Energy Levels of Hydrogen Atom

Electrons Orbiting Around Different Shells in an Atom

In accordance to Bohr’s atomis model,

(a) The central part of the atom called nucleus, contains whole of positive charge and almost whole of the mass of atom. Electrons revolve round the nucleus in fixed circular orbits.

(b) Electrons are capable of revolving only in certain fixed orbits, called stationary orbits or permitted orbits. In such orbits they do not radiate any energy.

(c) While revolving in permitted orbit an electron possesses angular momentum ‘L’ (=mvr) which is an integral multiple of h/2π.

(d) Electrons are capable of changing the orbits. On absorbing energy they move to a higher orbit while emission of energy takes place when electrons move to a lower orbit.

(e) All the laws of mechanics can be applied to electgron revolving in a stable orbit while they are not applicable to an electron in transition.

Hydrogen atom has atomic number ‘Z’ as one. It contains one electron revolving round the nucleus. The spectrum of H-atom studied by Lyman, Balmer, Paschen, Bracken and Pfund can now be explained on the basis of Bohr's Model. It is now clear that when an electron jumps from a higher energy state to a lower energy state, the radiation is emitted in form of photons. The radiation emitted in such a transition corresponds to the spectral line in the atomic spectra of H-atom.

As the transition of electron takes place from a higher orbit to a lower orbit, difference of energy is radiated in the form of radiation. The wavelength of the radiation depends upon the initial and final orbit within which the transition takes place. Accordoingly a number of series are emitted. Each series is composed of a umber of lines.

Refer this video to know more about hydrogen atom:-

Lyman Series:-

Electron Jumping From Ground State to Excited State

When an electron jumps from any of the higher states to the ground state or 1st state (n = 1), the series of spectral lines emitted lies in ultra-violet region and are called as Lyman Series. The wavelength (or wave number) of any line of the series can be given by using the relation:

\nu= RZ2 (1/12 – 1/n22), n2 = 2, 3, 4, 5, ...

(For H atom Z = 1)

Series limit (for H - atom): \infty –> 1 i.e.\nu = R 

α line: 2 —> 1; also known as first line or first member

β line: 3 —> 2; also known as second line or second member

γ line: 4 —> 1; also known as third line or third member

Emission of the Hydrogen Atom (The Balmer Series)

Balmer Series:-

When an electron jumps from any of the higher states to the state with n = 2 (IInd state), the series of spectral lines emitted lies in visible region and are called as Balmer Series. The wave number of any spectral line can be given by using the relation:

\nu = RZ2 (1/22 – 1/n22), n2 = 3, 4, 5, 6, ...

Series limit (for H – atom) : \infty –> 2 i.e. \nu= R/4

α line : 3 –> 2; β line : 4 –> 2;  γ line : 5 –> 2 

Paschen Series:-

Emission of the Hydrogen Atom

When an electron jumps from any of the higher states to the state with n = 3 (IIIrd state), the series of spectral lines emitted lies in near infra-red region and are called as Paschen Series. The wave number of any spectral line can be given by using the relation:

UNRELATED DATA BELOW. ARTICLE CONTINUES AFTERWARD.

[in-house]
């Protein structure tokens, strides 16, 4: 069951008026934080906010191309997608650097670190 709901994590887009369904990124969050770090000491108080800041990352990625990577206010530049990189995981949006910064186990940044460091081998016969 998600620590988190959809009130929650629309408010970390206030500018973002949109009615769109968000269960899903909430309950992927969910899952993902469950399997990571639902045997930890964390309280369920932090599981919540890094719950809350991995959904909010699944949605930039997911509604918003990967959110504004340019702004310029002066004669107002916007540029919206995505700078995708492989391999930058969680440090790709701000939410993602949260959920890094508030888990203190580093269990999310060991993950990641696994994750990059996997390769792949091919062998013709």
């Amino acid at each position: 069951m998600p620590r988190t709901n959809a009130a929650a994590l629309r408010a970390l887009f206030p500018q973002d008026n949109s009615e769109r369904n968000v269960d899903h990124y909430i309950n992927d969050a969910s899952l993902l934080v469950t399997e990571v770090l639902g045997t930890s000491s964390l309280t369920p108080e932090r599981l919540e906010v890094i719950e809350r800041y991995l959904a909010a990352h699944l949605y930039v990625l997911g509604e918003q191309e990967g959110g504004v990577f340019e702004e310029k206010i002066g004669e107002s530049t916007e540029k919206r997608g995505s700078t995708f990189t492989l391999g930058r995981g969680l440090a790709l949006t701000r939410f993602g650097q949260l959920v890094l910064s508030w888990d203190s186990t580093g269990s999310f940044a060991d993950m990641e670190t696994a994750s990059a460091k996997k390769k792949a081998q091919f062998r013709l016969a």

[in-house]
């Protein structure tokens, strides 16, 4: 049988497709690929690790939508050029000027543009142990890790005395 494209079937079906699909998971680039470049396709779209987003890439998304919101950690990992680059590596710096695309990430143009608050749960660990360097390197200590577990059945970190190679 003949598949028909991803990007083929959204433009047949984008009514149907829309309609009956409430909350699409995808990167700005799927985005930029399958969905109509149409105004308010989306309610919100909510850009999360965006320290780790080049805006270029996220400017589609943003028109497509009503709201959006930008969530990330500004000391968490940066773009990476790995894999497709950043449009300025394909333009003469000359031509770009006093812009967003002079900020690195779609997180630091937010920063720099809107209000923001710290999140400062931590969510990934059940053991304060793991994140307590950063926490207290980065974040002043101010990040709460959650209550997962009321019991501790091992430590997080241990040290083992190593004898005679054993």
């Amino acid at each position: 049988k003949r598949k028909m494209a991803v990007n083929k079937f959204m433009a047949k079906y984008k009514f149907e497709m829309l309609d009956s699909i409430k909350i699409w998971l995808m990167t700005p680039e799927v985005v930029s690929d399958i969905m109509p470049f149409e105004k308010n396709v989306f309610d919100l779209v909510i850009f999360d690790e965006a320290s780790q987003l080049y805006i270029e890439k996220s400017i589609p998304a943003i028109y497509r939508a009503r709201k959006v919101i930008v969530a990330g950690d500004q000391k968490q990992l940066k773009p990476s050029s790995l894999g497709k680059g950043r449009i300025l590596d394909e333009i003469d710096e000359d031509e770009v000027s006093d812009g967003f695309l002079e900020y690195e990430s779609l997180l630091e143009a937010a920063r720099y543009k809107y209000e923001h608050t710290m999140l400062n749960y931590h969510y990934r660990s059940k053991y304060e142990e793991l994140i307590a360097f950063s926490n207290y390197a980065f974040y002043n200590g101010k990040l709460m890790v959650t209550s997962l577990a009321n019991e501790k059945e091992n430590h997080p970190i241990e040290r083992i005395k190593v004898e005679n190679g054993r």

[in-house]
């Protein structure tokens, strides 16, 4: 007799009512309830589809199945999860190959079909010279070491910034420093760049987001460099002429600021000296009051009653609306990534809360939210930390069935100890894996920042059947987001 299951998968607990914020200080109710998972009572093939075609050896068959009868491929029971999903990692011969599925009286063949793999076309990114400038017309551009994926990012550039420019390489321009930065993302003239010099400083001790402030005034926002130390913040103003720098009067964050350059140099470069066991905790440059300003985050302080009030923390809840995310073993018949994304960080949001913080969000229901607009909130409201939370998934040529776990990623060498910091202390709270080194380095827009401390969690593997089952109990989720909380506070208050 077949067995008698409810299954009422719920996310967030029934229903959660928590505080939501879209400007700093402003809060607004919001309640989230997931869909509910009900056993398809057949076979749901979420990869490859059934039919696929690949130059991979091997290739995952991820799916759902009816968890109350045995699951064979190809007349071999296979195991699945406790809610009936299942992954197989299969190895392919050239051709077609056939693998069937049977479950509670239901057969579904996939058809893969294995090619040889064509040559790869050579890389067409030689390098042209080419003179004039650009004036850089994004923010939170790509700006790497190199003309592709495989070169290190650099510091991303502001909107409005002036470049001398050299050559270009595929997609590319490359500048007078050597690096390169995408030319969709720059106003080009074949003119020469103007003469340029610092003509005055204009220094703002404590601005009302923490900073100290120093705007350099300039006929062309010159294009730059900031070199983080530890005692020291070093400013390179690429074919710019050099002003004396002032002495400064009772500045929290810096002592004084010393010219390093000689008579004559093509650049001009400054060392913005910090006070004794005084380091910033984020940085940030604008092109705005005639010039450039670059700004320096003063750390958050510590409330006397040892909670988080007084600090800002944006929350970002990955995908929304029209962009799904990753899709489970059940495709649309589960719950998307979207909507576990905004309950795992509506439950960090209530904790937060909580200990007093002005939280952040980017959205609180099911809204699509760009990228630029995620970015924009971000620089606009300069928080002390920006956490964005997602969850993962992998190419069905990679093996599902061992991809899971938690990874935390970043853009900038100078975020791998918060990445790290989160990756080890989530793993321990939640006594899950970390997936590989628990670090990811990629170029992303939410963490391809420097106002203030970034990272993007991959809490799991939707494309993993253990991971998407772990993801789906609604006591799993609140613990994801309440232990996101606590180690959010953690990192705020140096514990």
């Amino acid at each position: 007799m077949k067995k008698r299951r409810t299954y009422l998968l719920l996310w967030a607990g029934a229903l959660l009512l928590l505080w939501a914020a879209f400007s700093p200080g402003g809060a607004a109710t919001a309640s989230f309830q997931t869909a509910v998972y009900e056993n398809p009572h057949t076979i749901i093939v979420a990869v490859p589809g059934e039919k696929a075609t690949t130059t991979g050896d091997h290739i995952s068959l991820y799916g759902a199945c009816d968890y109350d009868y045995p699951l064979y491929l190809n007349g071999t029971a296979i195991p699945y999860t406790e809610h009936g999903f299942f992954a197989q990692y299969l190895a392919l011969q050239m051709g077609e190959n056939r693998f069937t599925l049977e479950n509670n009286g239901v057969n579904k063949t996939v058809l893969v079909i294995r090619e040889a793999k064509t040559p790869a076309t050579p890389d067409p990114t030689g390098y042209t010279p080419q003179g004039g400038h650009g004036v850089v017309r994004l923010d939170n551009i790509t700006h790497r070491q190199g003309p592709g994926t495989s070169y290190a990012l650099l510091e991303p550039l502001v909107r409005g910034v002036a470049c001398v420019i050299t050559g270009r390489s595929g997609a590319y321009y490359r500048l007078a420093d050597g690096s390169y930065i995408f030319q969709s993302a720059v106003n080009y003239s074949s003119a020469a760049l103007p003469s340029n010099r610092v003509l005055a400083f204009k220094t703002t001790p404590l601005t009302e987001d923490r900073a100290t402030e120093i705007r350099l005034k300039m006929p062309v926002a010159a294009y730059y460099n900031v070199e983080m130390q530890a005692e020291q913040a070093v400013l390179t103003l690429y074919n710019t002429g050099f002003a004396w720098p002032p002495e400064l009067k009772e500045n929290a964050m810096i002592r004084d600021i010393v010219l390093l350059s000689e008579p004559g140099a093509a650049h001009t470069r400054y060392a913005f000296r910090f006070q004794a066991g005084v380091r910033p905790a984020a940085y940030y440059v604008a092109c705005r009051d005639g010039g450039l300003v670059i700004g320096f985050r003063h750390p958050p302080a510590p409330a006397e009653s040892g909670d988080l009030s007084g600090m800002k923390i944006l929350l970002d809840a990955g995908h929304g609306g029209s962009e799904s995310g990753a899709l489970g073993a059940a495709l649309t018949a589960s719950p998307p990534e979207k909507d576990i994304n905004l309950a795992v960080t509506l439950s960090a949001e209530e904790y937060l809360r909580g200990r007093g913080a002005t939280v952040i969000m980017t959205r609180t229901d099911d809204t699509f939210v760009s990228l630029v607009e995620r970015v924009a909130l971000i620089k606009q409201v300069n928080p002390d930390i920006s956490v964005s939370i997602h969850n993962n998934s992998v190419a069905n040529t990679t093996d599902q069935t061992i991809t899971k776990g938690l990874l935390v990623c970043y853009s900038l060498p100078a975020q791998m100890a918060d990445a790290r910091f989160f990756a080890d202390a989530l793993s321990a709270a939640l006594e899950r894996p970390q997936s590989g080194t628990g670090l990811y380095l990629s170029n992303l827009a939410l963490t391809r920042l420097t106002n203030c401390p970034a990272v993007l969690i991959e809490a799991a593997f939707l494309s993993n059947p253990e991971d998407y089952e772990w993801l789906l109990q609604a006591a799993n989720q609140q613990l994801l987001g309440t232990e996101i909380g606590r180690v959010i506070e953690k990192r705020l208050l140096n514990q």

\nu = RZ2 (1/32 – 1/n22), n2 = 4, 5, 6, 7, ...

Series limit (for H – atom) : \infty–> 3 i.e. \nu = R/9

α line : 4 –> 3; β line : 5 –> 3;  γ line : 6 –> 3

Brackett Series:-

When an electron jumps from any of the higher states to the state with n = 4 (IVth state), the series of spectral lines emitted lies in far infra-red region and called as Brackett Series. The wave number of any spectral line can be given by using the relation:

\nu = R Z2 (1/42 – 1/n22), n2 = 5, 6, 7, 8,  ...

P-fund Series:-

When an electron jumps from any of the higher states to the state with n = 5 (Vth state), the series of spectral lines emitted lies in far infra-red region and are called as P-fund Series. The wave number of any spectral line can be given by using the relation:

 \nu = R Z2 (1/52 – 1/n22), n2 = 6, 7, 8,  …

Problem (JEE Main):-

In hydrogen and hydrogen like atoms the ratio of difference of energies E4n- E2n nad E2n-En varies with atomic number Z and principal quantum number n as,

(a) Z2/n2               (b) Z4/n4

(c) Z/n                  (d) None of these

Solution:-

For hydrogen atom, En= E1/n2,

So, E4n- E2n/E2n-En 

= [(E1/16n2) – (E1/4n2)]/[(E1/4n2) – (E1/n2)]

= ¼ (Which is a constant)

Thus from the above observation we conclude that, option (d) is correct.

  • Lyman series lies in ultraviolet region, Balmer series in visible region while Paschen, Brackett and P fund series lie in infrared region.

  • A line having longest wavelength, in a particular series, corresponds to the transition of electron from the nearest higher orbit.

  • Ionisation potential of particular orbital electron is the minimum accelerating potential to which if the electron is subjected.

  • Ionisation potential acquires just the required amount of energy to be displaced to the outermost orbit (n=\infty).

Question 1:-

The central part of the atom is called,

(a) electron      (b) nucleus

(c) proton         (d) neutron

Question 2:-

Balmer series lies in 

(a) visible region          (b) infrared region

(c) ultraviolet region     (d) none of the above

Question 3:-

P fund series lies in 

(a) ultraviolet region     (b) visible region

(c) infrared region        (d) none of the above

Question 4:-

Paschen series lies in

(a) visible region          (b) infrared region

(c) ultraviolet region     (d) none of the above

Q.1 Q.2 Q.3 Q.4

b

a

c

b

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